We are speaking of the section, as it stands, and the amendment. The main objection was the difficulty of proof. In the case of (a) and (b) there is no difficulty of proof of wilfulness because, in 99 cases out of 100, if the thing is done, that in itself is prima facie proof of wilfulness, and therefore there can be no real objection to putting it in in order to save misunderstandings of one kind or another. Where there will be real difficulty of proof of wilfulness will be in connection with paragraph (c), where the Minister has it in.

I think that paragraph (b) is worse than paragraph (a). Anybody can fail to give information quite by accident. I am sure the Minister is aware that information can fail to be given quite by accident, and yet, if through an oversight a hotel owner fails to give information, or does not give it completely when it is required, he is committing an offence. Surely the word "wilfully" should go in there?

Surely not.

I have often failed to get information from the Minister as to that word "wilfully".

The Deputy may think that it was wilful, whereas, in my opinion, it may be just that it was not got.

At any rate, it is plain that the fact is that the person will be guilty of an offence.

With regard to amendment No. 44, surely it is not intended that the word "negligently" should stand there? It is quite possible, as I mentioned in connection with paragraph (b), for a man to give information through negligence on his part, and surely the word that is intended there should be "knowingly" and not "negligently". It is a very simple thing to give wrong information through sheer negligence, but not criminally, and yet, as that stands there, if the information is given through an oversight, it is an offence.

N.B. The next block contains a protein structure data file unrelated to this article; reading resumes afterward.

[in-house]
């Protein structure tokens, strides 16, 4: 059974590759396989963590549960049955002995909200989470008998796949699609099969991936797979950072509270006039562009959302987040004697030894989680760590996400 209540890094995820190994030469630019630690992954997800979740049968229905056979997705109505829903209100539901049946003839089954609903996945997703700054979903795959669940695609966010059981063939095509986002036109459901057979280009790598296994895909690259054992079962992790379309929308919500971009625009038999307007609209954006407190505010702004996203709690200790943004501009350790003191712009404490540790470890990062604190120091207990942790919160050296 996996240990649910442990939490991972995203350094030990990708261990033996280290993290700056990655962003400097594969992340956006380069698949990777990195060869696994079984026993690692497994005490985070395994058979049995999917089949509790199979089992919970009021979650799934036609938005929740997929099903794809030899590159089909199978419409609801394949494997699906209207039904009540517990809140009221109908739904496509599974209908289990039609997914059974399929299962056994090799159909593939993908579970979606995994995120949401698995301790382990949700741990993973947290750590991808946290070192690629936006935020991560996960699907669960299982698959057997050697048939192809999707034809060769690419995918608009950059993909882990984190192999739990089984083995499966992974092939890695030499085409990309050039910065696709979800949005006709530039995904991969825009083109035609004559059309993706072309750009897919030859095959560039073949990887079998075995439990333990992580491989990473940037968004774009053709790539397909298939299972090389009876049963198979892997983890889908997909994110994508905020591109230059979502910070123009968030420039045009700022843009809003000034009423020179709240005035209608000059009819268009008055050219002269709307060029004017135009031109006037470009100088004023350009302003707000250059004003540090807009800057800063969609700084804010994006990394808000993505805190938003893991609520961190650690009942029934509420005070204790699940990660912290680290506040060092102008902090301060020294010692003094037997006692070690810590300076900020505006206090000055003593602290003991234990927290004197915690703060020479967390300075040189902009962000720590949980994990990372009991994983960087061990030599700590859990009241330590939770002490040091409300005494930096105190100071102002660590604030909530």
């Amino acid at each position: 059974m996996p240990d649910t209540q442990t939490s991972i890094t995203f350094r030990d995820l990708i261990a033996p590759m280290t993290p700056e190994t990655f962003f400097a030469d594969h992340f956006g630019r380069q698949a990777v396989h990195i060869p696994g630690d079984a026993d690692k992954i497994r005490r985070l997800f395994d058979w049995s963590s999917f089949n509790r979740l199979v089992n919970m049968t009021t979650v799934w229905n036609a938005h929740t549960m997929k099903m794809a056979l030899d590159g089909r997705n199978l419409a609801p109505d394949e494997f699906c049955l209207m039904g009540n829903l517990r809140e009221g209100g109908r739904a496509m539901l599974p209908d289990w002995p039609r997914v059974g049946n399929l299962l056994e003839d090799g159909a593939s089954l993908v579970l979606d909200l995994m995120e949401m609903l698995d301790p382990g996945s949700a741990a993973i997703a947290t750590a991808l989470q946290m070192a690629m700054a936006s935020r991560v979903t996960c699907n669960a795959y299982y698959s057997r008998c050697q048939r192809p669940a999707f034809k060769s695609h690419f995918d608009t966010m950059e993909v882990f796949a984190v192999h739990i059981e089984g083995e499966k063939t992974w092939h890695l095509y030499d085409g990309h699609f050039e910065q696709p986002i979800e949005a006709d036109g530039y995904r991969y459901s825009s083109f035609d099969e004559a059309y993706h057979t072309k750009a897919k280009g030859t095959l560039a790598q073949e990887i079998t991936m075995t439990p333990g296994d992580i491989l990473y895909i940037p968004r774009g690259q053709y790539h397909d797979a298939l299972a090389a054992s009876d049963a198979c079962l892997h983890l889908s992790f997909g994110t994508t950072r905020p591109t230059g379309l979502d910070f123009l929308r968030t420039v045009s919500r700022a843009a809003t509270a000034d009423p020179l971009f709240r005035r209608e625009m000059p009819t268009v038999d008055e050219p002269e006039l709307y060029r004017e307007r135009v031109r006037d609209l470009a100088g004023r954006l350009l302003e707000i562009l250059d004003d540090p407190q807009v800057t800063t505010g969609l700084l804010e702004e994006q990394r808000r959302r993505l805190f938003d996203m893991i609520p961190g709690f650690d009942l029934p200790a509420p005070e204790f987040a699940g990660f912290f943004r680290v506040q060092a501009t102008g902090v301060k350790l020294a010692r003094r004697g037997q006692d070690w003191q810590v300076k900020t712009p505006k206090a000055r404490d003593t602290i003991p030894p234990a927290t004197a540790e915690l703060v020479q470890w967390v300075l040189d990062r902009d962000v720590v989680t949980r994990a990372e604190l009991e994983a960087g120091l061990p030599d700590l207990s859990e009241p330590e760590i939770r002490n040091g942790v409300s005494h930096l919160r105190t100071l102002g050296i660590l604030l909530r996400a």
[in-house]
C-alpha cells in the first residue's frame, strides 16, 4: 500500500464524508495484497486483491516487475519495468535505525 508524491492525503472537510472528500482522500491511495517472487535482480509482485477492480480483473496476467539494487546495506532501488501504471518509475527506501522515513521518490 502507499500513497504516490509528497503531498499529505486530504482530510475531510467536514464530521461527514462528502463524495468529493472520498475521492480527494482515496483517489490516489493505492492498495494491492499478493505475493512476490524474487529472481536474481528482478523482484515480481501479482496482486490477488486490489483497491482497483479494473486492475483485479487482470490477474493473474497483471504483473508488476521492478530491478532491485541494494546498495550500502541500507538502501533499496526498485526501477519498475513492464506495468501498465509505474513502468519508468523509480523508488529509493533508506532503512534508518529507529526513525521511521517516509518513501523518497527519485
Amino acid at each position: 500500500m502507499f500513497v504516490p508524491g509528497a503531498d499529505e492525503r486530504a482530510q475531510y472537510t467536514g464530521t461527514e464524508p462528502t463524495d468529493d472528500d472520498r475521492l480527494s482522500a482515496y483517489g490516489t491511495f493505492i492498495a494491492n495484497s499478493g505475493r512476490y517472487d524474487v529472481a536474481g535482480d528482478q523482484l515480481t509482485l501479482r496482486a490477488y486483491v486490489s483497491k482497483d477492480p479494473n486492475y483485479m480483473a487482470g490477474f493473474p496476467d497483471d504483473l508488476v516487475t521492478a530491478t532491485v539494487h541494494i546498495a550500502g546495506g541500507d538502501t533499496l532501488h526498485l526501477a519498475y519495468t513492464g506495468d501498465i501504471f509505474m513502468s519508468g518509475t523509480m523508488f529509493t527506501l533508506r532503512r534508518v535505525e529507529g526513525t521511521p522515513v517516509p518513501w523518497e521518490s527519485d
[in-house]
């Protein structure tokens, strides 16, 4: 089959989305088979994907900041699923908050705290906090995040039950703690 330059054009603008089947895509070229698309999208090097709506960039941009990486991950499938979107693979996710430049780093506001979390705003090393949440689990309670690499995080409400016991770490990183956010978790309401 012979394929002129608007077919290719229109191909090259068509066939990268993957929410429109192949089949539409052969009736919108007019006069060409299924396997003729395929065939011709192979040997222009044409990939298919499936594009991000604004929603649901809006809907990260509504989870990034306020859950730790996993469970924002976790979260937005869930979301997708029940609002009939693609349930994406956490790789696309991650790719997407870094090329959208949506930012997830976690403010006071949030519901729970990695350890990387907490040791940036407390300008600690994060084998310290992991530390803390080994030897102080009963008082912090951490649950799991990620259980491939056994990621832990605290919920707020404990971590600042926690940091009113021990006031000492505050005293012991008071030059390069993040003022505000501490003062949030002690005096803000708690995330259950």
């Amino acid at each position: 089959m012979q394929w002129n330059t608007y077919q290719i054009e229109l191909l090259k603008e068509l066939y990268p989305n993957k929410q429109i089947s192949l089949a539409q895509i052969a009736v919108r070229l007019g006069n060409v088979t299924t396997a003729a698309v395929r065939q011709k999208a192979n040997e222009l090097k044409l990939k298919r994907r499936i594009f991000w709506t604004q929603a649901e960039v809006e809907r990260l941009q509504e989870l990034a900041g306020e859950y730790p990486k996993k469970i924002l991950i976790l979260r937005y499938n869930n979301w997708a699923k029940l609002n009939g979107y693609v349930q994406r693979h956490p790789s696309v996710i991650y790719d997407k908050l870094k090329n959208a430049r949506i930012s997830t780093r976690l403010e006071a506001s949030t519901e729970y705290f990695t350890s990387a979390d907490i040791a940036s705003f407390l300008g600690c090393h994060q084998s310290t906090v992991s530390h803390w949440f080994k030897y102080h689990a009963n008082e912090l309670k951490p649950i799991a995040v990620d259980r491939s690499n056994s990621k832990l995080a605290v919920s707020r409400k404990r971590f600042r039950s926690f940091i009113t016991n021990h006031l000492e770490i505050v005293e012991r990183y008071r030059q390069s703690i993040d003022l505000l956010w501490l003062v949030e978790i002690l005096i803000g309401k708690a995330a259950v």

The word "wilfully" clearly covers "knowingly".

Then, delete the word "negligently" and have it "wilfully gives false information."

I think that if a person gives information which, with a little trouble, he could have ascertained to be not correct, it should be an offence. Again, to approach this matter from a commonsense point of view, no inspector will bring proceedings unless he has a case that he thinks will stand in court. If he thinks that the case is so ridiculous that the court would not listen to him and the case would be laughed out of court, there will be no proceedings. It is only where there has been serious impediment to the carrying out of the inspector's duties that this will happen.

Of course, all through this we have the same kind of statement from the Minister—that it is not intended that the board will do so-and-so, that it is not intended that the inspector will do so-and-so; and so on. All through, we have this: "It is not intended."

It is certainly not intended that the board will recruit its staff from Grangegorman. It will recruit sensible men.

That is a hopeless attitude.

Our amendments are designed to limit the powers of the board and its inspectors, and the Minister's whole argument is that it is not intended to use these powers. The fact remains, however, that he is giving these powers.